TV show to claim that serial killer murdered man missing in Olympic National Park
Israel Keyes in two photos released by the FBI.
M. William Phelps is host of “Dark Minds.”
By Paul Gottlieb
Peninsula Daily News
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“It's definitely possible,” the show's host, investigative journalist and author M. William Phelps says during the Investigation Discovery network's April 2 Season 3 premier of “Dark Minds.”
For two hours, Phelps' show focuses on the life and self-inflicted death of Keyes in 2012 at age 34 in Anchorage after he admitted abducting and brutally killing 18-year-old barista Samantha Koenig.
“I'm not saying I figured this out, that would be a misstatement,” Phelps says during the program.
“What I am saying is that it's definitely possible Keyes was responsible for Gilman's disappearance.
“I have yet to see anything that tells me it's not.”
The show, a copy of which was obtained by Peninsula Daily News, spends the final 30 minutes or so focusing on Keyes' stay in Clallam County from 2001-2007, when he lived in Neah Bay and worked for the Makah tribe, and after which he moved to Anchorage.
Keyes, who traveled extensively throughout the U.S., is believed to have methodically killed at least 11 people, including five while he lived in Clallam County, though authorities have never connected him with deaths or missing persons in Clallam or Jefferson counties.
“Dark Minds” will air on Wave Cable's Channel 204 in Port Angeles, Sequim and Port Townsend and Dish TV satellite service's Channel 192.
Keyes fits the program's title.
According to the program, Keyes was a necrophiliac who sewed open Koenig's eyes after he killed her as part of a ransom ruse.
Gilman, 47, of Olympia, was deputy director of the state Department of Retirement Systems when he was last seen June 24, 2006, at the Staircase Rapids trailhead near Hoodsport and Lake Cushman in Mason County.
He embarked on a hike while wearing flip flops and a Hawaiian shirt and carrying a camera when he vanished.
Keyes told the FBI he killed eight people, including five while he lived in Neah Bay and one whose body he dumped in Lake Crescent, which he told authorities he knew was 500 feet-700 feet deep.
Keyes frequented Port Angeles and was off Saturdays, the same day of the week Gilman went missing, according to Phelps.
“We know Keyes was near his home on that weekend,” Phelps said in the interview.
The shortest route from Neah Bay to Staircase at Hoodsport is 170 miles and takes 3 hours, 56 minutes, according to https://maps.google.com.
“Three or four hours is near there,” Phelps said.
“The show speaks for itself.
“We are presenting an idea, a theory.
“We are presenting the Gilman case as a missing person and looking at Keyes being a potential candidate for [being responsible for] that.
“The potential is there for him to have done it.
“What matters is getting the Gilman family answers.
“I am putting this out to an international audience in hopes something happens to it.”
In drawing a connection between Keyes and Gilman, Phelps said he relied heavily on researcher Molly Kaneski, who lived in Clallam County during the time Keyes lived in Clallam.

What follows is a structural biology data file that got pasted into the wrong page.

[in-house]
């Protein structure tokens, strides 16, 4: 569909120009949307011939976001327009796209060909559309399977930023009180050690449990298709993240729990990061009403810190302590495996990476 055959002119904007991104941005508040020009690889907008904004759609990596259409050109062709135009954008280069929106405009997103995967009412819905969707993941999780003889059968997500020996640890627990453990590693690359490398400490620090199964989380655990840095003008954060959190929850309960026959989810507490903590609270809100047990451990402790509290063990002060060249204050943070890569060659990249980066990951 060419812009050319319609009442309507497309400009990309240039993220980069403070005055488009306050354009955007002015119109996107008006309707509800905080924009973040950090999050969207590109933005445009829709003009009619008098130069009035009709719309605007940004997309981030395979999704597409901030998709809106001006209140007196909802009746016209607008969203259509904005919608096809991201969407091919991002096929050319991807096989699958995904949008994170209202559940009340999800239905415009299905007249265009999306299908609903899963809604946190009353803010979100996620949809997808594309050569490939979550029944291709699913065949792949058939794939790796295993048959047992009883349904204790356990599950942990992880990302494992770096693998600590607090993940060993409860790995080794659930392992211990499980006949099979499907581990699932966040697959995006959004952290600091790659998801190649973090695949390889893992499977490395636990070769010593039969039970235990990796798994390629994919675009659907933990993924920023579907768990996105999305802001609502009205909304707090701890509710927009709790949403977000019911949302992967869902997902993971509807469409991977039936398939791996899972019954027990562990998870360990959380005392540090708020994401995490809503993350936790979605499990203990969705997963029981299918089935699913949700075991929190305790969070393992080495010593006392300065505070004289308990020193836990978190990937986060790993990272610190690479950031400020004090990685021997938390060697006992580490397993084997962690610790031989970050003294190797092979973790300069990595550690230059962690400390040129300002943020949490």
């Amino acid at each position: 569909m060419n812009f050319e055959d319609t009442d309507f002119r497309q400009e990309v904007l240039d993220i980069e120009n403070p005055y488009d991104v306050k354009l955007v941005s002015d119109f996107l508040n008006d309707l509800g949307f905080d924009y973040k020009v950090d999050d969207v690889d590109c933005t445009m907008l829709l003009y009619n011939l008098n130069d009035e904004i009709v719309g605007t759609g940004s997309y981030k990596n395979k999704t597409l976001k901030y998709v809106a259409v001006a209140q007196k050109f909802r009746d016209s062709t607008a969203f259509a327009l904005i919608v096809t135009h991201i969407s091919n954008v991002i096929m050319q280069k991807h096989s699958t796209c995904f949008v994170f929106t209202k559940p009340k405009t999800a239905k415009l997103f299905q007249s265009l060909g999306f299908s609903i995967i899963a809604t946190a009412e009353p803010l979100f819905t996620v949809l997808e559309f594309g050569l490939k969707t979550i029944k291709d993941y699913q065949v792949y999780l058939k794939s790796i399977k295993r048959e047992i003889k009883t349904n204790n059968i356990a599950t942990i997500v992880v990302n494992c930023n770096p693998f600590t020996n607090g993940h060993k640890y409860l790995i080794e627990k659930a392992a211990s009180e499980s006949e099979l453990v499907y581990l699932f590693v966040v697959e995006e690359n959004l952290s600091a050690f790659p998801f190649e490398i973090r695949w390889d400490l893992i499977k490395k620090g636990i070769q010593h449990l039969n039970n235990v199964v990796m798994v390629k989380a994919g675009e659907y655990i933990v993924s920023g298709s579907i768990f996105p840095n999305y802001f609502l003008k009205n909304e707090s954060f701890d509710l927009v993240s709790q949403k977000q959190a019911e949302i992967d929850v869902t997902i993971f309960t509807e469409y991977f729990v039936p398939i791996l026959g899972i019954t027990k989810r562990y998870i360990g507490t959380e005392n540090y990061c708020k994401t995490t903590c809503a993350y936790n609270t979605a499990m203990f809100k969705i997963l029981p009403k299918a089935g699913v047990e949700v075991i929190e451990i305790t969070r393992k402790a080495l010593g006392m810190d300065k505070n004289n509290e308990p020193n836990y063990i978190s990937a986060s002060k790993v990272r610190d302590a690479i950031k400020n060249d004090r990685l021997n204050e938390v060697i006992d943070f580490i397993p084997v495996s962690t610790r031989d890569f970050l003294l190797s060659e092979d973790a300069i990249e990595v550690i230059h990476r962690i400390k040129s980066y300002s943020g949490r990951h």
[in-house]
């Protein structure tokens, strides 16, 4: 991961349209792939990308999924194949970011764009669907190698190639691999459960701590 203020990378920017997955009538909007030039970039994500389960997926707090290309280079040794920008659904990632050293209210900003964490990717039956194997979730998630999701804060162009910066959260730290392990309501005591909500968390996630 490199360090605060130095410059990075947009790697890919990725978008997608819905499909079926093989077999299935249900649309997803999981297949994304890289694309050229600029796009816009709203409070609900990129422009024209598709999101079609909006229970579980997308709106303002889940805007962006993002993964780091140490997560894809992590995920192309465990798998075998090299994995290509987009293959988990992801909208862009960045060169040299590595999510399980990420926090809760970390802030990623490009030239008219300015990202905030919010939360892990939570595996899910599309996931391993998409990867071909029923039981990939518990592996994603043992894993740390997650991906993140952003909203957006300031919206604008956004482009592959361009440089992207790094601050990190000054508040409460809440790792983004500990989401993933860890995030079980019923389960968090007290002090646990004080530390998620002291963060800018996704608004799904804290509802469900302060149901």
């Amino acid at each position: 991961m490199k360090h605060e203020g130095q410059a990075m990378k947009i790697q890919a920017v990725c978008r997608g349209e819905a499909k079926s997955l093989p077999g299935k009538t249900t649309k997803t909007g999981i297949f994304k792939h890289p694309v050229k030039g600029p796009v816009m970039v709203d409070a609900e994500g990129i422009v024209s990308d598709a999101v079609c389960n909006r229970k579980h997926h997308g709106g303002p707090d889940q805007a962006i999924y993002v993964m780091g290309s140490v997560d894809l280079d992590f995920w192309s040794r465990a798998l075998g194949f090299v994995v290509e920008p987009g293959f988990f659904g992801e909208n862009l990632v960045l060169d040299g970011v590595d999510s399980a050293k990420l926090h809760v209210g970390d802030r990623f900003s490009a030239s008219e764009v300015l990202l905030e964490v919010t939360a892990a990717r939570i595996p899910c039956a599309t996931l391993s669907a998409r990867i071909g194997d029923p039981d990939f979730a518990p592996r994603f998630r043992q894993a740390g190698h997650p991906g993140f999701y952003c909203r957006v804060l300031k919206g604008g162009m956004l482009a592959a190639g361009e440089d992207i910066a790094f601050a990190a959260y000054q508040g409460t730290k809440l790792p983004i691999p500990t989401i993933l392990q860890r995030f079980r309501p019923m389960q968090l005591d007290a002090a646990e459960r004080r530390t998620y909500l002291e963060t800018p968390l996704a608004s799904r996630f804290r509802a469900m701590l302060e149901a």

Kaneski's extensive biography of Keyes, Acting at Random: A Study of Israel Keyes, includes audio and video interviews with Keyes, photos, a surveillance video of Koenig's kidnapping and a video of Keyes robbing a Texas bank, which he did to finance his travels across the country, searching for victims.
Her study of Keyes biography is at http://israelkeyes.blogspot.com.
Keyes, who hunted his victims in remote areas such as parks, was a hiker who obtained two back-country permits from Olympic National Park's Ozette Ranger Station on the West End in 2005 and 2006, according to park records released Monday under a Freedom of Information Act request.
The one-night permits were issued Aug. 13, 2005, and June 17, 2006, seven days before Gilman went missing.
Keyes also placed 90th in the Olympic Discovery Marathon in Port Angeles on June 11, 2006, just nine days before Gilman went missing, Kaneski said.
The FBI has discounted any connection between Keyes and Gilman but would not comment on the specifics of its investigation.
The Seattle branch of the FBI is working in conjunction with the agency's office in Anchorage.
“FBI investigators find that it is highly unlikely that Keyes is connected to the unsolved disappearance of Gilbert Mark Gilman,” Kevin Donovan, the Anchorage division's assistant special agent in charge, said in an email last week.
Phelps said he found no connection between Keyes and two other men who went missing during the time Keyes lived in Neah Bay.
Stephen Mike Mason of Sequim was last seen June 20, 2006, at Dungeness-Forks Campground near Sequim in Olympic National Forest.
Delmar Sample, 53, of Onalaska, was last seen in the Lake Quinault area of Jefferson County in March 2005.
“There's nothing further to release about the FBI's review of unsolved cases in Washington state,” Ayn S. Dietrich, the FBI's Seattle office spokeswoman, said in an email last week.
“We typically do not release details about an ongoing investigation unless there is a specific exception,” she said.
“We did so with Mr. Gilman because it's important to our partners that they continue to receive tips that could help solve the case.
“If people think we are attributing his disappearance to a known subject, they may not think to continue coming forward with new information.”
Anyone with information about Keyes or his possible victims should call the FBI at 800-225-5324.
Senior Staff Writer Paul Gottlieb can be reached at 360-452-2345, ext. 5060, or at firstname.lastname@example.org.
Last modified: March 30. 2014 12:16AM